Verhasselt: The smartphone war has only just begun

Heath Verhasselt

An era in consumer technology truly ended two weeks ago when Steve Jobs stepped down as CEO of Apple Inc. Of course this was for medical reasons and we all wish Jobs and his family the best. His departure, however, was at a crucial time for Apple and its smartphone division. Tim Cook, the new CEO, has quite the shoes to fill, and as the new leader of Apple Inc., he has quite the war waging at his hands.

As I light a cigar and get comfortable in my chair, I ask that you hear me out as I tell you the tale of a battle between two opposing factions that will fight until the bitter end to claim victory over the other and dominate the world, or in this case, the world smartphone market. Like Columbus conquering the Americas for Spain, this year’s iPhone delay has allowed for Google’s Android armada of phones to steal more of Apple’s and RIM’s (BlackBerry) market share. Not to mention Google’s recent acquisition of Motorola Mobility, which allows for unlimited possibilities in terms of the “Ultimate Google Smartphone.”

So now, not only does Google have a diverse list of handsets consisting of LG, Samsung, HTC, Motorola, Sony and more, it also has its presence on almost every U.S. cellphone carrier. You can even purchase decent Android handsets on prepaid phone plans, allowing for an even broader user base.

So what do you do if you’re Apple? Your ship is outdated. Once the great innovators of the smartphone market, they now find themselves in Google’s arena. Apple literally has had to change its strategy from being the innovator to playing a game of catch-up in this arms race featuring Android dual-core smartphones that almost all have 4G and an insane amount of apps under development. Not to mention Google’s next “Ice Cream Sandwich” update that Google intends to launch alongside the iPhone 5.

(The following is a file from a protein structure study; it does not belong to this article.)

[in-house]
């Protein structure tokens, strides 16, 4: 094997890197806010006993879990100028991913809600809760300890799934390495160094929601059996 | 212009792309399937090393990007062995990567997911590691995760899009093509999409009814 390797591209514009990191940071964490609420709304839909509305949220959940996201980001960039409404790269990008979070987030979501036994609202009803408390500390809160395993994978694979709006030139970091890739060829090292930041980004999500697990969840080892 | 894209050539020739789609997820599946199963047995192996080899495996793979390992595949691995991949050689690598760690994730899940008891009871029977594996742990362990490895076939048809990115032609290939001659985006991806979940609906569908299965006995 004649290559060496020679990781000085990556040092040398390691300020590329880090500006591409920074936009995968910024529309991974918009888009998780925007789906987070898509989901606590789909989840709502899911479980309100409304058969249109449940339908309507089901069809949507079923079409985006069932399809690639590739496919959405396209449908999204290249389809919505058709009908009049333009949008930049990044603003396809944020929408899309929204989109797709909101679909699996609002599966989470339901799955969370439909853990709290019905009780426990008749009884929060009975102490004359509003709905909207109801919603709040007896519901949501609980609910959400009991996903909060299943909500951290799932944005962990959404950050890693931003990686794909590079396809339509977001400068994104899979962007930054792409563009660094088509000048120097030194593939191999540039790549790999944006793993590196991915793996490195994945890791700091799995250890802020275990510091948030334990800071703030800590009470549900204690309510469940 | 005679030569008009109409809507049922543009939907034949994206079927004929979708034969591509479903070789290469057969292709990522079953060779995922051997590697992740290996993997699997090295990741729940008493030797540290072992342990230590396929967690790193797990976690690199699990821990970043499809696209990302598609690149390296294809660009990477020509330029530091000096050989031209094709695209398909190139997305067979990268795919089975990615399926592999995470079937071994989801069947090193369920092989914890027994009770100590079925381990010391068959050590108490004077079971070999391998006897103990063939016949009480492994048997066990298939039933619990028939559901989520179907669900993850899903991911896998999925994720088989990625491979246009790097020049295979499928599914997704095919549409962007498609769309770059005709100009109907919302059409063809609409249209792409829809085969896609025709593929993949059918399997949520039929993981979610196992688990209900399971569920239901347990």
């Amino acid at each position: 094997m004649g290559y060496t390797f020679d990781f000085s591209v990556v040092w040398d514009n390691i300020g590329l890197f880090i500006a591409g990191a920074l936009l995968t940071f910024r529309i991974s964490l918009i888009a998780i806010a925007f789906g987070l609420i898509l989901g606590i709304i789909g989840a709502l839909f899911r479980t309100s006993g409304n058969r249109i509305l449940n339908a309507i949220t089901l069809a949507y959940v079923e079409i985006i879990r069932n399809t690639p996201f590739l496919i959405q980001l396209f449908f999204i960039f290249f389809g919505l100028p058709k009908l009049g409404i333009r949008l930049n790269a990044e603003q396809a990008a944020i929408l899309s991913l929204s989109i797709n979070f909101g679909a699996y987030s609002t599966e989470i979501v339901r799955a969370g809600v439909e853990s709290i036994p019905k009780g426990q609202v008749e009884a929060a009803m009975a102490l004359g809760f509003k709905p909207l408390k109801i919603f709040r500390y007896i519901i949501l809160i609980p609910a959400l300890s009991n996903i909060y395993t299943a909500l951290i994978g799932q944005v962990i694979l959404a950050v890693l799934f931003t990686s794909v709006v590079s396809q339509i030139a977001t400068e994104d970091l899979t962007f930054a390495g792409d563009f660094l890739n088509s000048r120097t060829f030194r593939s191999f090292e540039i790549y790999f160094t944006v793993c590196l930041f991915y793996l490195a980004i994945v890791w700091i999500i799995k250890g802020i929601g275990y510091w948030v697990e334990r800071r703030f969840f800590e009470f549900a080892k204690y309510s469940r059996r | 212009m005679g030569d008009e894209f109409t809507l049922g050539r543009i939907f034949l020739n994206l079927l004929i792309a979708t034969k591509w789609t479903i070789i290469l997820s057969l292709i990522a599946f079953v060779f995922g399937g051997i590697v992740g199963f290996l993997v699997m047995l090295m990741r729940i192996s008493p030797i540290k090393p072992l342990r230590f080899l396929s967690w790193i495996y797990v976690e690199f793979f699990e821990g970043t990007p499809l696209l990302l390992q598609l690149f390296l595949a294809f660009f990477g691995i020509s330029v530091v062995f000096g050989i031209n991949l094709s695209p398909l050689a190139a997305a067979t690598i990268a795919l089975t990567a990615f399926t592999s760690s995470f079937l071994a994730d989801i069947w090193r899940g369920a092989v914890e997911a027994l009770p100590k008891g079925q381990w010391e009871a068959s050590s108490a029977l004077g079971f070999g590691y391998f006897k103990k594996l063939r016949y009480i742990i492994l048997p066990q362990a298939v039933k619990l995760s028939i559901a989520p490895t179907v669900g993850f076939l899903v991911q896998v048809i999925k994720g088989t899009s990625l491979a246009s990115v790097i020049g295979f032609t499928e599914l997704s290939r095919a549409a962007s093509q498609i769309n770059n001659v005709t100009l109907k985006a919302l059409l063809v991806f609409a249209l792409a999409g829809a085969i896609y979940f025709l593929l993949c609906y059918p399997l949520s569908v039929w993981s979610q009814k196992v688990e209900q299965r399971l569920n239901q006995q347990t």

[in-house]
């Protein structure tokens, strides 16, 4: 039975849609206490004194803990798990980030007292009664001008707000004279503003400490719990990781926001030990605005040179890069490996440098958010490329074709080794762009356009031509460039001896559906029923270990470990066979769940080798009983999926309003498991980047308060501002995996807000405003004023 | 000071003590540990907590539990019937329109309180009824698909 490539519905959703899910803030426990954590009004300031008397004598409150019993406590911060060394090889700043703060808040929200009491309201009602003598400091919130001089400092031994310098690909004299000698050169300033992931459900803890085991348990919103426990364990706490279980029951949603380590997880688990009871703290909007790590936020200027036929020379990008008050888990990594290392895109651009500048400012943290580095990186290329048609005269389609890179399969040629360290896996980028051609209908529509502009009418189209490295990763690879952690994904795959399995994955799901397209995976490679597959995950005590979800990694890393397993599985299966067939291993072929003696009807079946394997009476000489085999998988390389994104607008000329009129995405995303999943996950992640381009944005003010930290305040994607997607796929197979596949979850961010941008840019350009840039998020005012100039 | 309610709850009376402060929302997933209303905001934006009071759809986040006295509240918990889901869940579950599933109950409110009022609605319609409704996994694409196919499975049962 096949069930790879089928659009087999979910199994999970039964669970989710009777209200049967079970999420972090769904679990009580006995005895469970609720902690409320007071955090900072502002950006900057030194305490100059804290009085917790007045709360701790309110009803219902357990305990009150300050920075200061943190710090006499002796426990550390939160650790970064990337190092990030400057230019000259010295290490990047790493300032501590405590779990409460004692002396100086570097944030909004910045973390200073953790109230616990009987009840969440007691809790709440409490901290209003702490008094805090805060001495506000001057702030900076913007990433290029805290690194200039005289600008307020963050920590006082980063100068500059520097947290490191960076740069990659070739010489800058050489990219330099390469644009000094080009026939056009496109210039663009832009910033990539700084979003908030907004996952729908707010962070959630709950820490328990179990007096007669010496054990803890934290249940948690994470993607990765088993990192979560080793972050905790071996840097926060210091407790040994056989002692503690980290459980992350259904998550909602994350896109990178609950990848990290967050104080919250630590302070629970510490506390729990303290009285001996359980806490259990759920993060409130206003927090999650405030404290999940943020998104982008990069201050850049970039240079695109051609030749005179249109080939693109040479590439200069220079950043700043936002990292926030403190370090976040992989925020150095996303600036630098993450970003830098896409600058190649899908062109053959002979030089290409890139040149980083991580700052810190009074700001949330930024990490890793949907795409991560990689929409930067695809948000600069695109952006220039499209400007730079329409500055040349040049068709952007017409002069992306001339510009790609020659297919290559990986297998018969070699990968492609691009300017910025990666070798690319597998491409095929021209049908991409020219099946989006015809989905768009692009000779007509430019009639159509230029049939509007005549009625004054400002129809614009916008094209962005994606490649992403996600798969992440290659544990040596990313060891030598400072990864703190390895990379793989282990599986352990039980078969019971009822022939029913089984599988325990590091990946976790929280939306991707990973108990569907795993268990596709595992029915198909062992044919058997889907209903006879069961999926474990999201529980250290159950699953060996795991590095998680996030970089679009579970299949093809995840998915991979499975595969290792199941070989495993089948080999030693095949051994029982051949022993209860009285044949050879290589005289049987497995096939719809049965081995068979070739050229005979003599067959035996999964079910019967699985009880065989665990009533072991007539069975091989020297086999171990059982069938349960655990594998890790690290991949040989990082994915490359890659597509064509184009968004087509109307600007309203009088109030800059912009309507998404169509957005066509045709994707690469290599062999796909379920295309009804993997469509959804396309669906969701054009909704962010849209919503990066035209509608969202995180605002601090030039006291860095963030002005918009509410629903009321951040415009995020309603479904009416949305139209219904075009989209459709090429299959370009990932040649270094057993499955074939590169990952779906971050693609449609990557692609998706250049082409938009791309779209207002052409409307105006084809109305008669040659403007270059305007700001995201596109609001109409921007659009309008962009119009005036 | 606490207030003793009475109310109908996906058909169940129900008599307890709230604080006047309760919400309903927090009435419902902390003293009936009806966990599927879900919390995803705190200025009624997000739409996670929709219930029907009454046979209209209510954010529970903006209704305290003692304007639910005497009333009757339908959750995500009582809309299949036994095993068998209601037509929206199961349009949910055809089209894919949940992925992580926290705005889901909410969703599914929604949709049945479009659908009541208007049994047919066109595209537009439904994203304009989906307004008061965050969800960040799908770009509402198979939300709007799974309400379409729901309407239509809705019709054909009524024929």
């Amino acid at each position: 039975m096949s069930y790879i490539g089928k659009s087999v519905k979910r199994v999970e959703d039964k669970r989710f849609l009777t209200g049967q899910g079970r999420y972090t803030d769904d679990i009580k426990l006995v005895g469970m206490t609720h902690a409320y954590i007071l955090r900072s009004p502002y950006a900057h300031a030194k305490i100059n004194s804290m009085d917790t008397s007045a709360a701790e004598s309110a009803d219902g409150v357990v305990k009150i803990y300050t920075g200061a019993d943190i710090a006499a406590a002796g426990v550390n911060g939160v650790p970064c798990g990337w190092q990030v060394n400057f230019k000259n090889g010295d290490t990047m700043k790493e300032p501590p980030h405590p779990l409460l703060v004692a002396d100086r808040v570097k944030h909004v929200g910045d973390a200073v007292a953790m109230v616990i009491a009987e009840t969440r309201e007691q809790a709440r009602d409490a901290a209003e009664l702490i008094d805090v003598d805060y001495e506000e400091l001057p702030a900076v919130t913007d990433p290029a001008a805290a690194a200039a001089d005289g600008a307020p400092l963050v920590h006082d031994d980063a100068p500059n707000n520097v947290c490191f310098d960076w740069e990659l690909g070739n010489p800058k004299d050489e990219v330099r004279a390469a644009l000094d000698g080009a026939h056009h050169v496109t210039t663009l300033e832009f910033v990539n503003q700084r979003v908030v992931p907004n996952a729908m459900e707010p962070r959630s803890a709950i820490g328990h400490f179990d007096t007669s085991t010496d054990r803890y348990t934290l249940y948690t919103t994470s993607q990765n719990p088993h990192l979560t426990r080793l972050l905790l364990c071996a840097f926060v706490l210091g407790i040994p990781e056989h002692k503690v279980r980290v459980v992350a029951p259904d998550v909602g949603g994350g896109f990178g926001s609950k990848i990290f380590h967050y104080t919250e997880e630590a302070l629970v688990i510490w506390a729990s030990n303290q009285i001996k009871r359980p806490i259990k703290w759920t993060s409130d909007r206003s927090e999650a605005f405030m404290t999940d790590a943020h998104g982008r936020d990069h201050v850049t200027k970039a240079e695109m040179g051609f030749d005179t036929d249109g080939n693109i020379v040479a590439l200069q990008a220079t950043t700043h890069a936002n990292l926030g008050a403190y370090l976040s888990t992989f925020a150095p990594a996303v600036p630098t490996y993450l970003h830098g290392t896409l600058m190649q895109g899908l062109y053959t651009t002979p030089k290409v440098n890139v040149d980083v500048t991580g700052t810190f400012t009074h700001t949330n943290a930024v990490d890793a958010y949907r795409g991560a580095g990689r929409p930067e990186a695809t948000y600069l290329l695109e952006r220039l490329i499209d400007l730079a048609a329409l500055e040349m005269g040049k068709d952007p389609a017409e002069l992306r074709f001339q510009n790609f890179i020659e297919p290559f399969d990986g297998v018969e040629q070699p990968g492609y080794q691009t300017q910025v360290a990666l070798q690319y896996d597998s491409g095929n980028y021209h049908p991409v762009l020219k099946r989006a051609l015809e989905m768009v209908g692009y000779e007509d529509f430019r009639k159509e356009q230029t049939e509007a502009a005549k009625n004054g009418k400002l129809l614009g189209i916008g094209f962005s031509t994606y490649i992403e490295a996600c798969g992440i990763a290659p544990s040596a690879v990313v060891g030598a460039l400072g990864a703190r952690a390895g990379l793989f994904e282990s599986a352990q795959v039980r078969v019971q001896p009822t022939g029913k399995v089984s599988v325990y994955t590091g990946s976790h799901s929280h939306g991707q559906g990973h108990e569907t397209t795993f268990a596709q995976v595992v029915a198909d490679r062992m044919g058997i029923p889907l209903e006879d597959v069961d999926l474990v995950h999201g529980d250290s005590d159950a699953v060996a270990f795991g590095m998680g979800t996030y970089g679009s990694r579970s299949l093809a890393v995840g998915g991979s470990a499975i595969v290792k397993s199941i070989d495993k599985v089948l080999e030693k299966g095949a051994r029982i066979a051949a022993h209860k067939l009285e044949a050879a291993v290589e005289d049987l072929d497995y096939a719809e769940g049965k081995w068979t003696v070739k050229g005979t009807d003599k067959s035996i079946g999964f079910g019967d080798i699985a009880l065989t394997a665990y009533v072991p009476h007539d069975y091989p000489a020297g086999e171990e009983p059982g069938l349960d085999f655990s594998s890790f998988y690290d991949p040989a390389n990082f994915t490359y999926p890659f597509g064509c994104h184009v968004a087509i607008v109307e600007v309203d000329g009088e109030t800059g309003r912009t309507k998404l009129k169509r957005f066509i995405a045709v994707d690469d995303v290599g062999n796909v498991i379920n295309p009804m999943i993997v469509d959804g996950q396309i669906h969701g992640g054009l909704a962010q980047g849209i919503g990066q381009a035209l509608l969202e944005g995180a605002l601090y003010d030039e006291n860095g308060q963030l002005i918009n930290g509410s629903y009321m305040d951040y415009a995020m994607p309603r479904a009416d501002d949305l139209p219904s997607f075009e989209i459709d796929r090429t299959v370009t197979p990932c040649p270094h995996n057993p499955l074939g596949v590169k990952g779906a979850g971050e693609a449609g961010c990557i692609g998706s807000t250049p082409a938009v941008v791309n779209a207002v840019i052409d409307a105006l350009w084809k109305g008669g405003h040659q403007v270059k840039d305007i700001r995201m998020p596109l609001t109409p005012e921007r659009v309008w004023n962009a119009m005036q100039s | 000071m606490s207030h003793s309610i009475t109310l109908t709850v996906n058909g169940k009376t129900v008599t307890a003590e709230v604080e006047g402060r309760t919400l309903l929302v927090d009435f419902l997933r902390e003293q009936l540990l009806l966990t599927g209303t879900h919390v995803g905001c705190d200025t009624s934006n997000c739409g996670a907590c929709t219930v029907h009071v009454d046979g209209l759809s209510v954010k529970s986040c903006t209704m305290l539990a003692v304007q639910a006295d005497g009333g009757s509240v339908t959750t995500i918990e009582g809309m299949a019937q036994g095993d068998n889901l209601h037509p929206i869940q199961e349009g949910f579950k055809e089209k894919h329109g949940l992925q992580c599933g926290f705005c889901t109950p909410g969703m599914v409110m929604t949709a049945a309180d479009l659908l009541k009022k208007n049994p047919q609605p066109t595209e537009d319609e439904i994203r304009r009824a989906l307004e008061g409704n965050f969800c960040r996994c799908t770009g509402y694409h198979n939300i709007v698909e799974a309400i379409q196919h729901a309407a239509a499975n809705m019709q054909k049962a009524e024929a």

In all arms races, espionage and speculation are all the rage, and the same is happening here. The iPhone 5 rumor mill is running at full capacity and has dominated the news this last week. Here’s what we know so far:

– Rumors from the past months all cite an iPhone 5 with a dual-core processor, a better camera — capable of capturing 1080p video — and a larger display that almost eliminates the phone bezel entirely.

More recently however, the following rumors have been circulating with several grains of salt attached:

– The next iPhone will be on all the major carriers. That means in addition to Verizon and AT&T, the iPhone will be coming to T-Mobile, which is to be expected as AT&T is in the process of purchasing all of T-Mobile. More importantly, however, the iPhone will be on Sprint, which is something that would have been inconceivable at this time last year.

– The new iPhone will be a world phone, capable of GSM and CDMA as well as 4G and LTE.

– iOS5 will be on the next iPhone. The iOS operating system is clearly dated when compared to Android’s 2.3 Gingerbread. The iOS5 update brings iOS devices a better notification system, Twitter built in and iMessage, which combines SMS messages and an iOS-only messaging platform. These and other features are planned to bring iOS “up to spec” in terms of 2011 smartphone standards.

– And now for the gem of the rumors. Since the initial launch of the first iPhone, there have always been rumors of an iPhone Nano or something similar in the works. This may finally come to fruition with more and more rumors and sightings of an iPhone 4GS, which opens up the floodgates in terms of device and plan pricing, as well as availability.

The question remains, however, will this be enough? This handset rearmament by Apple comes right as Samsung has launched the predecessor to its best-selling handset: the Samsung Galaxy S — the Samsung Galaxy S II — which features 4G, a 1.2ghz dual-core processor and a similar camera and display to what the iPhone 5 would have. And that’s just the release of one phone by Samsung. Other manufacturers are also gearing up for this holiday season where consumer demand separates the victors from the vapor-ware, and the Q4 profits from corporate divestiture.

What will happen? I personally think availability on more carriers will give Apple the bump it needs to get more handsets in more consumer’s hands. However, it’s a catch-22 as more carriers would no longer give the iPhone its exclusive, elitest social status, making it more of an “everyone has one Motorla RAZR” instead.

It’s also increasingly hard to resist the beautiful handsets coming out on the Android platform. And if you’re still on the fence, avoid the trend entirely and check out Microsoft’s Windows Phone 7 devices; they could sure use the business.